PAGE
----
DFA Organization Framework

The DFA can start expanding now. This is not too early. If we are serious about taking back the White House in 2008, we need to be thinking in terms of also taking back the Congress in 2006. President Dean deserves a Congress he can work with.

2008: Some Themes
2008: Some Thoughts
Dean 2008

The challenge is to effectively organize hundreds of thousands of volunteers. The MeetUp/LinkUp has to be at the core of it all. My model says 10 to a MeetUp. As soon as the number hits 20, that MeetUp/LinkUp group splits into two like amoeba. Each has an Organizer. The Organizers have an After MeetUp/LinkUp. That is also 10-20 in size. The person organizing that is a Senior Organizer.

Let's crunch a few numbers. Say a place like New York City, if there are 2400 members, that is 240 MeetUp/LinkUps, and 24 After MeetUp/LinkUps. And all those 24 Senior Organizers could have an After After MeetUp/LinkUp the following day.

This is just a framework. In that, if 50 people show up for one MeetUp/LinkUp, is that against the rules? No. There are no rules. This suggestion is Open Source like Linux, people decide locally how they might want to modify it for local needs.

But this 10-10-10 structure is designed to make sure every member is personally known well by someone in the leadership. This is about Face Time. In small towns, there might be only two or three MeetUp/LinkUps.

And I am not sure we want to bid farewell to the MeetUp.com website. True, now Organizers have to pay but, hey, they are a business. And $20 a month, that comes to $2 a person. Think of it as beer money.

On the other hand, the in-house LinkUps are also a great idea. It is probably more encouraging for people to show up when they don't have to pay. I don't know if there is a message there for the MeetUp site: become ad-based. Or they might get bought up by a company like Yahoo. Like Flickr got bought. Getting bought up is also a business model: that is what Chaitime.com was gunning for.

So you have this 10-10-10 structure for each town and city. Beyond that is screen time. The point being members should not have to drive around out of town to be effective. Unless they really really want to.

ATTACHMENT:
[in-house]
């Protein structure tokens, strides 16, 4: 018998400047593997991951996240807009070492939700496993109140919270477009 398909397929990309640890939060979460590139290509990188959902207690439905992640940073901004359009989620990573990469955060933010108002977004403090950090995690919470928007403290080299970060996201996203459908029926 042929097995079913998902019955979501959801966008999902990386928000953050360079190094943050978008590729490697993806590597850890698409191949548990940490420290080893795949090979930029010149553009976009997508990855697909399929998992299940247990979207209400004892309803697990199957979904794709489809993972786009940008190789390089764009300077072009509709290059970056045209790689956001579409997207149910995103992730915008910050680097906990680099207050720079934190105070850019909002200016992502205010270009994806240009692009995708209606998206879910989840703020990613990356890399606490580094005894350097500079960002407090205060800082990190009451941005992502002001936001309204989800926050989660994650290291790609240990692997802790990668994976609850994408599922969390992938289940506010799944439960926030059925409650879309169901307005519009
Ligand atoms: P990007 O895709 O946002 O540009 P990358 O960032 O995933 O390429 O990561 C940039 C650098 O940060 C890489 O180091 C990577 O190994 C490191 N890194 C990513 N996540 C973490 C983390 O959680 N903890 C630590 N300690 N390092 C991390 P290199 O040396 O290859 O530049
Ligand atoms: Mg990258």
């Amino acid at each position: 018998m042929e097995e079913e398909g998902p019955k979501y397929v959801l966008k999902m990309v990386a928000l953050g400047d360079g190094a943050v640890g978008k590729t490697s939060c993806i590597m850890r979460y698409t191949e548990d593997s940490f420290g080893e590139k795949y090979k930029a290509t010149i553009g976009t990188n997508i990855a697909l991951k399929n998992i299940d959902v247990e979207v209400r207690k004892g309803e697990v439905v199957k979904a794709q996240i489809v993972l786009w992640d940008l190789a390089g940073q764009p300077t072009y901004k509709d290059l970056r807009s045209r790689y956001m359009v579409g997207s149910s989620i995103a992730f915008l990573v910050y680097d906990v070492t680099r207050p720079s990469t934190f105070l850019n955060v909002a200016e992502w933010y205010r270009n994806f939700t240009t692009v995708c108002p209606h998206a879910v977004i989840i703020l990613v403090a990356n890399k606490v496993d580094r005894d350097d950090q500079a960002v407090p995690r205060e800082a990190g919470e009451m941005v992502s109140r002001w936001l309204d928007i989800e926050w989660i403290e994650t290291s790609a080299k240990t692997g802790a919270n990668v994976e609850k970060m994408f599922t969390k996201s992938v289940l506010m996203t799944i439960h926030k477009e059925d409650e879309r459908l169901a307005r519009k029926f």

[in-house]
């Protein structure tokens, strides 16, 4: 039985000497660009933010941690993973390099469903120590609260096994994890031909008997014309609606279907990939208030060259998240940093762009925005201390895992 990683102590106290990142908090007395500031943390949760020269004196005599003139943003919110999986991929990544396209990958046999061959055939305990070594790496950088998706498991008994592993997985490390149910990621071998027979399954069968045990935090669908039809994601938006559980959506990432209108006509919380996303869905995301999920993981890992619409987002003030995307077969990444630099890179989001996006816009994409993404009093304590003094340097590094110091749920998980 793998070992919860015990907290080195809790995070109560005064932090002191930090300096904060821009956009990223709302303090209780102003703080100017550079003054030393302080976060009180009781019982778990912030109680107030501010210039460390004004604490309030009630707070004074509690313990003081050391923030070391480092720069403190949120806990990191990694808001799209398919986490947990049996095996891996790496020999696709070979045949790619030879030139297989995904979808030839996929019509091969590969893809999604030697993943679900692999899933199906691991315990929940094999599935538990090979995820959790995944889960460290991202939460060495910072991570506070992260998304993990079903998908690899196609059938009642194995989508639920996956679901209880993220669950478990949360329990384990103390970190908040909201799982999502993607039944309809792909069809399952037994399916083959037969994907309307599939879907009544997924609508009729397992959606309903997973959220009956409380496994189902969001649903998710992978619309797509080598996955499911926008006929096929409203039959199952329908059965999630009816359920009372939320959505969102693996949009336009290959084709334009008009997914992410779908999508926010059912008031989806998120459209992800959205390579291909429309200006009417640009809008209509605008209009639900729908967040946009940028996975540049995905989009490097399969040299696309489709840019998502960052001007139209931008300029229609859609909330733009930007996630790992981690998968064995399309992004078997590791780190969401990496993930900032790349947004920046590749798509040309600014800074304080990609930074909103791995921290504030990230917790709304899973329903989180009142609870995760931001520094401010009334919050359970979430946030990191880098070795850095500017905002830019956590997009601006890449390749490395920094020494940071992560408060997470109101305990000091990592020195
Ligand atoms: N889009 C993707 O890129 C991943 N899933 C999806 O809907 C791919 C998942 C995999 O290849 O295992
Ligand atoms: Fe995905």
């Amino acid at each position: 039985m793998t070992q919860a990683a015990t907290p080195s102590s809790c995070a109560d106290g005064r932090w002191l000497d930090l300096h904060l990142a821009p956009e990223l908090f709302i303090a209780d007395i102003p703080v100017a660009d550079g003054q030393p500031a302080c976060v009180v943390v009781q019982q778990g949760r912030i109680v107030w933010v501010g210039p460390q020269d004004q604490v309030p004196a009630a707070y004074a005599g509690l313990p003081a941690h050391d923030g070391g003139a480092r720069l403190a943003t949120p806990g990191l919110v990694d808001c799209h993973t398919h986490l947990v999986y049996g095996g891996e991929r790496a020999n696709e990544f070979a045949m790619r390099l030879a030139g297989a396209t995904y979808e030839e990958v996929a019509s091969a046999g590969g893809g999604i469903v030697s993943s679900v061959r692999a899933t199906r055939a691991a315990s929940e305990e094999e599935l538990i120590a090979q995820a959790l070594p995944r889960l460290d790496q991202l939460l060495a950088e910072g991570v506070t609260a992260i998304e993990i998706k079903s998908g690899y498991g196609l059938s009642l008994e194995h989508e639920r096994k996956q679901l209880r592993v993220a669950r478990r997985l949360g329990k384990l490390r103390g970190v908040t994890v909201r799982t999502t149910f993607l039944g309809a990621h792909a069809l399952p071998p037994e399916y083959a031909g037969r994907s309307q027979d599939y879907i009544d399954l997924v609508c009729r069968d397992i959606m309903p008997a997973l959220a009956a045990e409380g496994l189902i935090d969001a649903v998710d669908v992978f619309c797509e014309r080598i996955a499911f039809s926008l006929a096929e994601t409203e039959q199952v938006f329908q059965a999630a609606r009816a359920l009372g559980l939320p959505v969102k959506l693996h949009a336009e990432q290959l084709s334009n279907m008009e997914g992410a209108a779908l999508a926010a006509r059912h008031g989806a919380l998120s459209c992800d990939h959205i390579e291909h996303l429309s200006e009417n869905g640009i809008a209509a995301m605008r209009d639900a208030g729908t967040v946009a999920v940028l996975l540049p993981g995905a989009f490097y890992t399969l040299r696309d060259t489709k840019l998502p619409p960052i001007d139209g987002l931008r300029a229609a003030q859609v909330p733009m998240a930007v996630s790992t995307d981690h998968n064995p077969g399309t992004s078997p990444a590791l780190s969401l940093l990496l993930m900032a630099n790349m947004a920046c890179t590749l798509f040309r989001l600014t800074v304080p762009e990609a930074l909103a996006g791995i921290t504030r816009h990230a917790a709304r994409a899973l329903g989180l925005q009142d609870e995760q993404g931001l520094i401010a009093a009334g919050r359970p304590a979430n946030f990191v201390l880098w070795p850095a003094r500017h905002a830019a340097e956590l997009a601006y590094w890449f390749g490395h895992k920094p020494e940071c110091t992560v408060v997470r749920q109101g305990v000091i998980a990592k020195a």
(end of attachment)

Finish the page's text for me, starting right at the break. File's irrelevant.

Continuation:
The Leader of every town and city gets together at a state level. And that getting together is online: talking online is free. A Leader has as many votes as there are MeetUp/LinkUps within his or her jurisdiction. So the NYC leader might carry 240 votes, the Bloomington, IN, Leader might carry four votes.

Then there is a committee of 50, one per state. That too is online. Should there be voting, the same rule applies at this level also. A state has as many votes as it has MeetUps. Or it could be one vote for every 100 MeetUps, or a thousand.

Why is the MeetUp/LinkUp so key? Because we are emphasizing Face Time.

This is the one person, one vote mechanism. Then there is the one voice mechanism. That part people can self-organize. There are plenty of free online options for people to express themselves in text, audio and video.

Imagine there are a million members who are part of this structure. And each has a blog. And they are all talking. That brings forth a central challenge: to create a superblog, a blogalaxy.

Here's an example: NYC Bloggers. There would be a 50 state map. Heck, it could be a world map. And people could list their blogs by geographical specificity. Not just their town, but by zip code or something, or neighborhood.

Another would be the DFA Link itself. The DFA Link would be organized by MeetUp/LinkUps. And on the profile page, there would be space for one to link to one's blog.

A third would be to organize a blogalaxy where the best blogs and blog entries surface to the top. There would be an online voting mechanism. Any DFA Link member could submit their blog or blog entry, any could vote. And you are an approved DFA Link member only if a MeetUP/LinkUp Organizer says so. And of course people could migrate. If you move from one state to another, your profile migrates with you. And there would be blog entries on specific policy issues.

DFA Link will have to come up with many more tools for the Town/City Leader. There should be a mechanism to award activity points to members. So there is a spectrum. At one end are the near inactive ones. At the other are the super active ones. All members are not equal. And there could be ranks for members like scouts do. You go up as you earn more points. And the tools should be all online, at DFA Link.